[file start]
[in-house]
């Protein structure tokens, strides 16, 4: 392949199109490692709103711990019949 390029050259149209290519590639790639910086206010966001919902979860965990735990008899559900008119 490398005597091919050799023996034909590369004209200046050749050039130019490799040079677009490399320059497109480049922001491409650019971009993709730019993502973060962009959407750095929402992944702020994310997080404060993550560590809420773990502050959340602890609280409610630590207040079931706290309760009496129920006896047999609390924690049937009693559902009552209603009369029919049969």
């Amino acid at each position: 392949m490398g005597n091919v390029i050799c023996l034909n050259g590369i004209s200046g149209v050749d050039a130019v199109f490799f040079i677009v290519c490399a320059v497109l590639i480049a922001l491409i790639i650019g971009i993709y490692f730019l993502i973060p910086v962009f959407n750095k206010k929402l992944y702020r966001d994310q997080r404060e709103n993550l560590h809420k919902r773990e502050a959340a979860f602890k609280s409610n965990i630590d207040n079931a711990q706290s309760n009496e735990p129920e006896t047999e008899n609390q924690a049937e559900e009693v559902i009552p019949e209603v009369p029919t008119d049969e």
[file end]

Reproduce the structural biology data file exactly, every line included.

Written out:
[in-house]
């Protein structure tokens, strides 16, 4: 392949199109490692709103711990019949 390029050259149209290519590639790639910086206010966001919902979860965990735990008899559900008119 490398005597091919050799023996034909590369004209200046050749050039130019490799040079677009490399320059497109480049922001491409650019971009993709730019993502973060962009959407750095929402992944702020994310997080404060993550560590809420773990502050959340602890609280409610630590207040079931706290309760009496129920006896047999609390924690049937009693559902009552209603009369029919049969």
């Amino acid at each position: 392949m490398g005597n091919v390029i050799c023996l034909n050259g590369i004209s200046g149209v050749d050039a130019v199109f490799f040079i677009v290519c490399a320059v497109l590639i480049a922001l491409i790639i650019g971009i993709y490692f730019l993502i973060p910086v962009f959407n750095k206010k929402l992944y702020r966001d994310q997080r404060e709103n993550l560590h809420k919902r773990e502050a959340a979860f602890k609280s409610n965990i630590d207040n079931a711990q706290s309760n009496e735990p129920e006896t047999e008899n609390q924690a049937e559900e009693v559902i009552p019949e209603v009369p029919t008119d049969e």